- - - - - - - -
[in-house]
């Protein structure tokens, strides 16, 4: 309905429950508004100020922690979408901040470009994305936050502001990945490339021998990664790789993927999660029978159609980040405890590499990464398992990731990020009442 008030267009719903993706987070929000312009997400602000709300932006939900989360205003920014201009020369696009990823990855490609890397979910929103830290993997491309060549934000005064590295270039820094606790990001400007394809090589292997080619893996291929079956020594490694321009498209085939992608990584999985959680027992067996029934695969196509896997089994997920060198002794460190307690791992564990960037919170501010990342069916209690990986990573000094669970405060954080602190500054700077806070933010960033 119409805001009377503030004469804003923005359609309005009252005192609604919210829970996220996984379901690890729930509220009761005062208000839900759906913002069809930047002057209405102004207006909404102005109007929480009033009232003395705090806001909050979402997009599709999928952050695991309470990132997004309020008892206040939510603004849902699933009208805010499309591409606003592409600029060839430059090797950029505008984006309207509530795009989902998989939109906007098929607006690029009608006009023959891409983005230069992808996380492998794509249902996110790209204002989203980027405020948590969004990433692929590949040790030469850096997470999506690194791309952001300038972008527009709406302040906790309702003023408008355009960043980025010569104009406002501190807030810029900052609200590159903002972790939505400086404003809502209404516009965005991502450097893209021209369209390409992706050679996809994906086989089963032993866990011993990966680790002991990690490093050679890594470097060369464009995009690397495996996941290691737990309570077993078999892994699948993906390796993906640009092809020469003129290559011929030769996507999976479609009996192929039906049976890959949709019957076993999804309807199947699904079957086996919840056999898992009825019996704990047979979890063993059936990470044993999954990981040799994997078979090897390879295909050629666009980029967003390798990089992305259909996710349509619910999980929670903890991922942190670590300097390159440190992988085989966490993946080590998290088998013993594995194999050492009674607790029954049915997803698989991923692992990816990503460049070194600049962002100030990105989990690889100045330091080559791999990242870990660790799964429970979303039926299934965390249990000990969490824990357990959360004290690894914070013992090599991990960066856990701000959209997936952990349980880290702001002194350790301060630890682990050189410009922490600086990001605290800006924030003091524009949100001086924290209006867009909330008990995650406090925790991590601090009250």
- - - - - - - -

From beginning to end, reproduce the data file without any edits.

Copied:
[in-house]
């Protein structure tokens, strides 16, 4: 309905429950508004100020922690979408901040470009994305936050502001990945490339021998990664790789993927999660029978159609980040405890590499990464398992990731990020009442 008030267009719903993706987070929000312009997400602000709300932006939900989360205003920014201009020369696009990823990855490609890397979910929103830290993997491309060549934000005064590295270039820094606790990001400007394809090589292997080619893996291929079956020594490694321009498209085939992608990584999985959680027992067996029934695969196509896997089994997920060198002794460190307690791992564990960037919170501010990342069916209690990986990573000094669970405060954080602190500054700077806070933010960033 119409805001009377503030004469804003923005359609309005009252005192609604919210829970996220996984379901690890729930509220009761005062208000839900759906913002069809930047002057209405102004207006909404102005109007929480009033009232003395705090806001909050979402997009599709999928952050695991309470990132997004309020008892206040939510603004849902699933009208805010499309591409606003592409600029060839430059090797950029505008984006309207509530795009989902998989939109906007098929607006690029009608006009023959891409983005230069992808996380492998794509249902996110790209204002989203980027405020948590969004990433692929590949040790030469850096997470999506690194791309952001300038972008527009709406302040906790309702003023408008355009960043980025010569104009406002501190807030810029900052609200590159903002972790939505400086404003809502209404516009965005991502450097893209021209369209390409992706050679996809994906086989089963032993866990011993990966680790002991990690490093050679890594470097060369464009995009690397495996996941290691737990309570077993078999892994699948993906390796993906640009092809020469003129290559011929030769996507999976479609009996192929039906049976890959949709019957076993999804309807199947699904079957086996919840056999898992009825019996704990047979979890063993059936990470044993999954990981040799994997078979090897390879295909050629666009980029967003390798990089992305259909996710349509619910999980929670903890991922942190670590300097390159440190992988085989966490993946080590998290088998013993594995194999050492009674607790029954049915997803698989991923692992990816990503460049070194600049962002100030990105989990690889100045330091080559791999990242870990660790799964429970979303039926299934965390249990000990969490824990357990959360004290690894914070013992090599991990960066856990701000959209997936952990349980880290702001002194350790301060630890682990050189410009922490600086990001605290800006924030003091524009949100001086924290209006867009909330008990995650406090925790991590601090009250």